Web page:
Swapna Putcha, 24, an analyst at JP Morgan, got involved with City Kids Foundation through W.S.V. and felt so strongly in their mission that she is working to bring 30-50 summer and full-time employees from JP Morgan to team up with City Kids children to paint a school together. She hopes this experience will whet her colleagues’ appetite to volunteer at City Kids regularly. Putcha also eventually wants to start her own non-profit involving kids and the arts. “Wall Street Volunteers has been such a great resource to learn about more of the non-profits out there,” she said.

The group has already brought City Kids several volunteers in addition to Swapna. “The minute their site went live, we got two or three emails immediately,” said Liz Sak, “and we get a couple every week, which is wonderful.”

Sak and her counterparts at other small non-profits had often discussed the difficulties of finding volunteers in the insular world of Wall St. “If you don’t have contacts there, you can’t get contacts there,” she said. “They are like ivory towers with those big security desks. The way the buildings are set up is analogous to how tough it is to get into the organizations in general.

“Now I think we’re a microcosm of the larger community,” Sak said. “Wall Street Volunteers has been a great way for us to get to this cadre of young powerful leaders who have liquid assets as well as good intentions and the energy to make an impact.”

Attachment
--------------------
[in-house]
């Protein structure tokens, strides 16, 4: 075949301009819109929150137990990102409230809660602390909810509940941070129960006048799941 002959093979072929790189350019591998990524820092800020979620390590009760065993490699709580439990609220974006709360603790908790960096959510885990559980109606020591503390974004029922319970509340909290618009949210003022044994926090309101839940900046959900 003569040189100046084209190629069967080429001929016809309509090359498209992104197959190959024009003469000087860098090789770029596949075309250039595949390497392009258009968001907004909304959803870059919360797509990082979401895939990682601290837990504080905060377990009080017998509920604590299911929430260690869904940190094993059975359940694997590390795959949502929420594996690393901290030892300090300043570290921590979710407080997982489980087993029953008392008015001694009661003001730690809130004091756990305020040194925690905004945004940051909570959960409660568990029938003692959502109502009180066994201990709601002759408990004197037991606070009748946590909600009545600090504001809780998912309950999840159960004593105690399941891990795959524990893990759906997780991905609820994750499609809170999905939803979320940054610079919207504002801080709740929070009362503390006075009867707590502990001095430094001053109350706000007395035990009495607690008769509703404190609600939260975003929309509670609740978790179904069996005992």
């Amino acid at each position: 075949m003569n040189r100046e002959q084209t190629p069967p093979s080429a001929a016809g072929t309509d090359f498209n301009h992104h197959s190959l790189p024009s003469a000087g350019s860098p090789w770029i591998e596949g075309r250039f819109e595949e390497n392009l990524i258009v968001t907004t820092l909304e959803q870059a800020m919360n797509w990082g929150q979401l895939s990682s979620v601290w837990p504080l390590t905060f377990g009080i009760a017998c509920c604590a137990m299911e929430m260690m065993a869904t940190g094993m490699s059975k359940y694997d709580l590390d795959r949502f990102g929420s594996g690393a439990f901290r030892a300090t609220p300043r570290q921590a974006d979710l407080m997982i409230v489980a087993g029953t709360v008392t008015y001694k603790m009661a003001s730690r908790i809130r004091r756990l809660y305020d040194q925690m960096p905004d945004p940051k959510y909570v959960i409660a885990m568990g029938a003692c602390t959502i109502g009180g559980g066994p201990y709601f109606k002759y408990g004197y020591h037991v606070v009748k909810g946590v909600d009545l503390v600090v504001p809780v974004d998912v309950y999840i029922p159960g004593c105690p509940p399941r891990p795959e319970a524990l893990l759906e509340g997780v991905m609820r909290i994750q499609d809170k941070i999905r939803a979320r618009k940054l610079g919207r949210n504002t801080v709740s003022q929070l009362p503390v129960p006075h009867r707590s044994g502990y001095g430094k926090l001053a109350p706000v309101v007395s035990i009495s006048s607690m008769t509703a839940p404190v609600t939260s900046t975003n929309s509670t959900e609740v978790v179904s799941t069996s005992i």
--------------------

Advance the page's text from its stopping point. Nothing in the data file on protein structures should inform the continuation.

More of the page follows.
In New York, Wall Street Volunteers is not the first non-profit organization created by young people to encourage philanthropy among other young people. Giving Opportunities to Others, created in 2001 by Cameron Snaith, 28, a Chelsea resident, throws parties for 20 and 30-somethings and uses the proceeds to send underprivileged New Yorkers to arts camp. In fact, there are young people partying for a specific cause across the continent, from Calgary to Milwaukee to Jacksonville to Denver to San Francisco. W.S.V. also hopes to hold more social events for its members but it differs from other voulunteer recruitment organizations because it channels volunteers to many groups and causes.

New York Cares, a non-profit created in 1987 with affiliates in more than 30 cities across the country, also connects volunteers (of any age) with programs and board positions at non-profit organizations that need them. W.S.V. has chosen to focus on a narrower group of people — young professionals — and strives to create long-lasting relationships between them and non-profit organizations, rather than getting people to do one-off volunteer activities. Tarasoff does not think of Wall Street Volunteers as competing with other organizations for attention or participation. “What is important to us,” he said, “ is that we reach those who are looking for what we can help them with.”

Lisa Orloff, executive director of September Space — a non-profit community center with programs to assist the community in reacting and recovering from disaster— is excited to partner with Wall Street Volunteers, especially as September Space gears up to open a new community center near Bowling Green this August. “When you get that younger energy in there it is contagious, ” she said.

Tarasoff hopes Wall Street Volunteers will continue to snowball and put new organizations on people’s radar screens. He said, “If we create at least one significant philanthropist,” one who donates significant money, time and expertise to a resource-strapped non-profit, “we will have been successful.”